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Marlin 336 C or W?

Discussion in 'Rifle Country' started by dak0ta, Dec 11, 2009.

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  1. dak0ta

    dak0ta Member

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    Hi Guys,

    Is there any advantage of owning a 336C besides the aesthetics of the gun? The W is cheaper and I feel like if I were hunting and using it at the range, it would be better because the hardwood is harder and stronger than walnut. Also, dings and scratches wouldn't matter as much.

    The 336 C has a fluted comb, what does that do? Also, there's the bullseye on the pistol grip cap. Does the rubber recoil pad do much dampening as opposed to the W's hard butt plate?

    Any other differences? I hear that the blueing is better on the C too. Not sure of that.

    Are the internals better polished? Better semi-buckhorn sights? Gold trigger?
     
  2. Averageman

    Averageman Member

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    Marlinowners.com
    they can tell you everything and probobly more than you'll ever want to know about you 336.
     
  3. ronto

    ronto Member

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    The only difference is a walnut stock on the C and a gold trigger and sling on the W.
    The internals, bluing, etc. are the same.
     
  4. jmr40

    jmr40 Member

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    It is worth the difference to get the C to me. I would buy used if the price difference was more than I wanted to pay.

    The fluted comb gives the heel of your hand a little more room to help get a more comfortable grip on the gun. I much prefer a gun to have one, but most people don't seem to notice.

    The W will shoot just as well and last just as long. The walnut costs a little more now, but will look better in the long run. The W is made with white wood with a dark stain. Every scratch and dent will show the white wood underneath. The same marks on the walnut C model will become character marks.
     
  5. Carl N. Brown

    Carl N. Brown Member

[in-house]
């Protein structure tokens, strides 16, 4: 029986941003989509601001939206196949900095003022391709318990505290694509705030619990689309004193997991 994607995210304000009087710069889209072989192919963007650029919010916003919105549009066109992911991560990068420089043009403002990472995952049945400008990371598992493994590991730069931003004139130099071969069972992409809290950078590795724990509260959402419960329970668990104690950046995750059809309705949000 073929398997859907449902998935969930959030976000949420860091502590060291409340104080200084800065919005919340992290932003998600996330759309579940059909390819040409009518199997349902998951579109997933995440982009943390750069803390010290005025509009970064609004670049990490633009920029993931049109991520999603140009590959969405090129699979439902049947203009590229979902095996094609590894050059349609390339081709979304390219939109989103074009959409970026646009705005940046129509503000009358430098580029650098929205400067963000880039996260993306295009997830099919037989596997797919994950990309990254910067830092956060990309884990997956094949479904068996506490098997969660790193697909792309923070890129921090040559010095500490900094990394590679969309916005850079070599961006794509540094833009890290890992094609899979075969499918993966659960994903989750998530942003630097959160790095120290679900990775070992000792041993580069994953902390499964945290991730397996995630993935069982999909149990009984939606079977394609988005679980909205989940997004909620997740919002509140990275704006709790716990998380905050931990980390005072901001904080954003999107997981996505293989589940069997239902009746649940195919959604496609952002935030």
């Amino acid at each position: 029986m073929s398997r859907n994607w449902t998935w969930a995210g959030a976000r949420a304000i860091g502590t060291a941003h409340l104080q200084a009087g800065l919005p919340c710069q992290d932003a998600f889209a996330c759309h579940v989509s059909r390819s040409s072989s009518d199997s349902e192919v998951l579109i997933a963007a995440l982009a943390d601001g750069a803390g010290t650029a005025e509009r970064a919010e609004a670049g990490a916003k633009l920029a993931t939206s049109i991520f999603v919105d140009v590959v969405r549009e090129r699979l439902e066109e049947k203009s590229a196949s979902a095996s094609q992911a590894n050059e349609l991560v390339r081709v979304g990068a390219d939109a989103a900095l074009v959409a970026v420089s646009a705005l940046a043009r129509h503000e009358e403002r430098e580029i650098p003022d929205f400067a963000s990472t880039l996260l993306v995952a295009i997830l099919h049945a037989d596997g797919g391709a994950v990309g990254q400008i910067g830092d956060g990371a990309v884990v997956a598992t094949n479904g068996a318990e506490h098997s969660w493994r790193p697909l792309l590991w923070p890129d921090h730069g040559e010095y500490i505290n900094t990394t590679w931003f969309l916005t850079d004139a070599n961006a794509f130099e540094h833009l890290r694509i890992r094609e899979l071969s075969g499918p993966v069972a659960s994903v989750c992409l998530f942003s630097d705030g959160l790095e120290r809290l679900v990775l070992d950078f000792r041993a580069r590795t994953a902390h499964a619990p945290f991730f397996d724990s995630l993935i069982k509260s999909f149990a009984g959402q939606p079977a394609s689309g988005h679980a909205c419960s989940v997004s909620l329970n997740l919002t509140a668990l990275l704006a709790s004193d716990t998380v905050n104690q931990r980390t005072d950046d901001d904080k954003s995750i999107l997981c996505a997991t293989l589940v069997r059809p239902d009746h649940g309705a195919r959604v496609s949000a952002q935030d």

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    I have a 336W, my son has a 336C. From the bench off sandbags 'scoped firing Winchester powerpoints the groups from both guns run 1" to 2". The rate of twist was changed in th 1980s so my gun shoots a slight bit more consistent with low velocity handloads. Otherwise it is a toss-up.
     
  6. CajunBass

    CajunBass Member

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    Yes, the stock will scratch easier on the "W". On the other hand it's easier to fix. Other than the stock they're the same AFAIK. My "W" shoots just fine.
     
  7. Carl N. Brown

    Carl N. Brown Member

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    (The bullseye on the Marlin stocks indicates they are American walnut.) The bluing and final fit and finish of the stock and externals on the 336C is slightly nicer (and slightly more expensive) than the 336W. Quite frankly, the last time I saw used 336 at gun shops or pawn shops the resale prices were not all that different. The accuracy and reliability and durability even been equal in my experience with my son's 336C, my old 336C .30-30 and 336C .35 (sold to make a house payment in the 1980s), and my current 336W. Four guns may be a small sample but a lot of lasting impressions come from one example.
     
  8. hotlead

    hotlead Member

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